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Russia, The South Caucasus and the Caspian: A Handbook, by Patrick Armstrong

Russia, The South Caucasus and the Caspian: A Handbook, by Patrick Armstrong

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Published by circassianworld
Russia, The South Caucasus and the Caspian: A Handbook

Patrick Armstrong Ph.D.

Ottawa, Canada, August 1998

Executive Summary

The Caspian Sea area is shaping up to be one of the biggest sources of oil and gas in the world. A conservative estimate gives about one-sixth the amount of oil as there is in the Gulf area. Every major oil-connected company (including many Canadian companies) is involved today in the oil business in and around the Caspian. Other interests will pull the West, into the area.

The Caspian area – particularly the Caucasus – is extraordinarily complicated: there is no other like it anywhere. Dozens of distinct peoples claim it as their home. Many more peoples have arrived “recently” (ie in the past millennium). Since 1991, six wars have been fought in the Caucasus and none of them has produced a final settlement. There are at least nine outstanding border disputes – ten if one counts the Caspian Sea itself. The area is so uniquely complicated, with such an entanglement of ethnic and historical concerns, that ignorance of its complexities can be fatal for wise policy.

This paper is intended to be a reference guide and not to be read straight through; continuous reading would, therefore, reveal a good deal of duplication. The Table of Contents has been arranged so that the reader can directly turn to the sections of concern.
Russia, The South Caucasus and the Caspian: A Handbook

Patrick Armstrong Ph.D.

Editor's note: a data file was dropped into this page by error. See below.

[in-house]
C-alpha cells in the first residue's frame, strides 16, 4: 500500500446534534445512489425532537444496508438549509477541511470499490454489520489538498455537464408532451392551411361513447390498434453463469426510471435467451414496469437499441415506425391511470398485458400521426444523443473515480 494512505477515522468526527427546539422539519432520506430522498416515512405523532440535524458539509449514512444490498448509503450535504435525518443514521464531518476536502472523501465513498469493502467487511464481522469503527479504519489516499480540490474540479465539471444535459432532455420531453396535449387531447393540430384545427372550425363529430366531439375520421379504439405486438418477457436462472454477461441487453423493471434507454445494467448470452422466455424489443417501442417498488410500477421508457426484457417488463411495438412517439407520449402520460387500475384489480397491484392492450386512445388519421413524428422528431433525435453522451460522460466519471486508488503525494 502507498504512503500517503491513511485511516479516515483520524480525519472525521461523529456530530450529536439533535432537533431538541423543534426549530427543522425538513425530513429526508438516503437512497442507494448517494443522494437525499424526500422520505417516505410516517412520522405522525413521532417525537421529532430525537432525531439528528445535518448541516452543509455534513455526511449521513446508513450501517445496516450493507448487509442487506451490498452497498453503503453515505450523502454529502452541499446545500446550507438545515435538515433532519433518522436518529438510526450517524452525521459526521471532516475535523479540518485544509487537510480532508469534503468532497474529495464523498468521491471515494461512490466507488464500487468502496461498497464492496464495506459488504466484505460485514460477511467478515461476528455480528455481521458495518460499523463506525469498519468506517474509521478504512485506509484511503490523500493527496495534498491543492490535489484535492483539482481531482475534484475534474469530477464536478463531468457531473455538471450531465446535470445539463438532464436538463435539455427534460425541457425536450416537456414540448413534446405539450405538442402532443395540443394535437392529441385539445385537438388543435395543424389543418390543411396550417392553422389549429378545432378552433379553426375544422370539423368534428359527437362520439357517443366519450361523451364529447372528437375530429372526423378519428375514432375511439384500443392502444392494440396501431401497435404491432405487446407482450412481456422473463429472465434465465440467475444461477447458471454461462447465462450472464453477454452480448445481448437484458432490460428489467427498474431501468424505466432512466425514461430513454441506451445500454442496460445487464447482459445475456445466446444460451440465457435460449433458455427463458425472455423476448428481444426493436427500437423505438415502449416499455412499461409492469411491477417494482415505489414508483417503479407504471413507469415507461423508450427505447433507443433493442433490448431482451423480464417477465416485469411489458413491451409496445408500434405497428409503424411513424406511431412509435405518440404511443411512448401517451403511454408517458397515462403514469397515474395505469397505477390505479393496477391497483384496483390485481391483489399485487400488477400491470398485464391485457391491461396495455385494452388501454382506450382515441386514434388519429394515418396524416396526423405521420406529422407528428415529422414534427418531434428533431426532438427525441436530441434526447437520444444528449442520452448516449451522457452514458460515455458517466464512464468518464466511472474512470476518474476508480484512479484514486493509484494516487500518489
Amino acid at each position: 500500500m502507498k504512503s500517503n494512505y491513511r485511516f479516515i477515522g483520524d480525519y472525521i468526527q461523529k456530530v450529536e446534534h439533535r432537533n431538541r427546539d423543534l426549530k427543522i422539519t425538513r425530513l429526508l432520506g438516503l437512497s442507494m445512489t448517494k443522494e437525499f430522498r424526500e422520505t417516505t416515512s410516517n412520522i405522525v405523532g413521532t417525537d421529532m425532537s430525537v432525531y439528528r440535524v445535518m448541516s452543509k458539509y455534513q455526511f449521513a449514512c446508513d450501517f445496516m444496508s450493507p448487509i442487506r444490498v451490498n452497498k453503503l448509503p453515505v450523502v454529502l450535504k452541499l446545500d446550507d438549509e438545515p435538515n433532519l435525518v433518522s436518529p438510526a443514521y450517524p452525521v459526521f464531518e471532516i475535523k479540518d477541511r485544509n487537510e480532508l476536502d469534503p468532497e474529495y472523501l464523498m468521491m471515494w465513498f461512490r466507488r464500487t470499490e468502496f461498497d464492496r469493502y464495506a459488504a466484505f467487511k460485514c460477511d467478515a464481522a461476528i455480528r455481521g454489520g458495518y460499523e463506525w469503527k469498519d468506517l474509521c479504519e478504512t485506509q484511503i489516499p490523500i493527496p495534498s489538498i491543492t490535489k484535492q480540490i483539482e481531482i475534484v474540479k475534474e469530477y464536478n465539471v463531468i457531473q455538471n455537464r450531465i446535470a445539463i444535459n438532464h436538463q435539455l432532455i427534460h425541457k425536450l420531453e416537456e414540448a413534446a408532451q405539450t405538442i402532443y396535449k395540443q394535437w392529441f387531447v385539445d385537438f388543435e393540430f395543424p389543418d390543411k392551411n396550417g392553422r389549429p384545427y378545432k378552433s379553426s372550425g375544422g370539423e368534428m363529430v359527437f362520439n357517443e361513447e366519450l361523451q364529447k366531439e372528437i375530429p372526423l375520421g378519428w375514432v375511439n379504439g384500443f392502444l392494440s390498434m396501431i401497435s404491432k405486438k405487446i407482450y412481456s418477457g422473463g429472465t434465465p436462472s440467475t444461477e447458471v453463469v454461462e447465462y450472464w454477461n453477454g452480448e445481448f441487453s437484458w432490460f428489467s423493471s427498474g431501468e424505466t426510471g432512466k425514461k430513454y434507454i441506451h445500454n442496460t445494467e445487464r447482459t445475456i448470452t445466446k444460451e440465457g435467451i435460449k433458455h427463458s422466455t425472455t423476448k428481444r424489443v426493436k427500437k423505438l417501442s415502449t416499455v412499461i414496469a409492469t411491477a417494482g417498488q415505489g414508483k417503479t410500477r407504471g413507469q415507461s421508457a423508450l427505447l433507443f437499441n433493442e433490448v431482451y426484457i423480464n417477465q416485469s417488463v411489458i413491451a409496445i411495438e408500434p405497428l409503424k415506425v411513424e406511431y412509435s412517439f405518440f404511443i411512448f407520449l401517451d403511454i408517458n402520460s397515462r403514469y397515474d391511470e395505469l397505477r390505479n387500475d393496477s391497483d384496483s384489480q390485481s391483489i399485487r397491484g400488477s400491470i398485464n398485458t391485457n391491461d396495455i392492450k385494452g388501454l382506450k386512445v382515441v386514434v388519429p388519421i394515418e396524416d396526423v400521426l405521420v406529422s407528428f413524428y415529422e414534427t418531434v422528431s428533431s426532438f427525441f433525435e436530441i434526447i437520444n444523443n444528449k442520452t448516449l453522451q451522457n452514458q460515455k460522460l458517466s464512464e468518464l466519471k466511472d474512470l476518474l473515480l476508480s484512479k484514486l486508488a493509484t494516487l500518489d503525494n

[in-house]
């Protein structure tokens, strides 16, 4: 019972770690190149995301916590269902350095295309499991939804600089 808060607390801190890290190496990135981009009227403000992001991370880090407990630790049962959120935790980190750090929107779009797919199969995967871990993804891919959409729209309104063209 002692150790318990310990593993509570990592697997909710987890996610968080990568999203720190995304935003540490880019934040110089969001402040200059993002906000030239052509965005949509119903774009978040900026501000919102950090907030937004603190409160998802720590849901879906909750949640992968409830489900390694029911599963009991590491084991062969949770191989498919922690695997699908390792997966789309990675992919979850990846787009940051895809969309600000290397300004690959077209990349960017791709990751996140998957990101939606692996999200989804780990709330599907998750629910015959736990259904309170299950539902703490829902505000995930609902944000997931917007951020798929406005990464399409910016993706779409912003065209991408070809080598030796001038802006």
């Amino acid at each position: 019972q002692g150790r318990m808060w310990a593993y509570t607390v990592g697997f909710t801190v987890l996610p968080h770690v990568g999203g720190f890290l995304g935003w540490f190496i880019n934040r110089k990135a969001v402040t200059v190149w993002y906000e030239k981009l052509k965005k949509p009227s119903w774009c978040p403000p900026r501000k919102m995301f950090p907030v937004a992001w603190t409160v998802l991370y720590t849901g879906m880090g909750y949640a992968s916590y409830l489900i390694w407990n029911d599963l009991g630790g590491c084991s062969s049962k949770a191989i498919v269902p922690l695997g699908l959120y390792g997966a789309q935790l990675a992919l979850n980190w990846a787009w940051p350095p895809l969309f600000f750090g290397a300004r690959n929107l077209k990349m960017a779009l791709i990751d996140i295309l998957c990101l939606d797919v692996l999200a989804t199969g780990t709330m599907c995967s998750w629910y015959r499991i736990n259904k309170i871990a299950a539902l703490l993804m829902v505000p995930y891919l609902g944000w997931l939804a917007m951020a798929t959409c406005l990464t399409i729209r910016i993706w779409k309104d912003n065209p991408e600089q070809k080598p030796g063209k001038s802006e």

Ottawa, Canada, August 1998

Executive Summary

The Caspian Sea area is shaping up to be one of the biggest sources of oil and gas in the world. A conservative estimate gives about one-sixth the amount of oil as there is in the Gulf area. Every major oil-connected company (including many Canadian companies) is involved today in the oil business in and around the Caspian. Other interests will pull the West, into the area.

The Caspian area – particularly the Caucasus – is extraordinarily complicated: there is no other like it anywhere. Dozens of distinct peoples claim it as their home. Many more peoples have arrived “recently” (ie in the past millennium). Since 1991, six wars have been fought in the Caucasus and none of them has produced a final settlement. There are at least nine outstanding border disputes – ten if one counts the Caspian Sea itself. The area is so uniquely complicated, with such an entanglement of ethnic and historical concerns, that ignorance of its complexities can be fatal for wise policy.

This paper is intended to be a reference guide and not to be read straight through; continuous reading would, therefore, reveal a good deal of duplication. The Table of Contents has been arranged so that the reader can directly turn to the sections of concern.

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Published by: circassianworld on Jul 25, 2010
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06/30/2014

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RUSSIA, THE SOUTH CAUCASUS AND THE CASPIAN:A HANDBOOK
 
BYPATRICK ARMSTRONG Ph.D.
 OTTAWA, CANADA AUGUST 1998
 
i
T
ABLE OF
C
ONTENTS
 
EXECUTIVE SUMMARY ............................................................................................................................... II
 
INTRODUCTION ............................................................................................................................................ 1
 
WHY THIS HANDBOOK ............................................................................................................................... 3
 
OIL AND GAS ................................................................................................................................................. 5
 
THE LAND ....................................................................................................................................................... 5
 
THE PEOPLES OF THE CAUCASUS ............................................................................................................ 7
 
Cossacks .................................................................................................................................... 11
 
HISTORY ....................................................................................................................................................... 11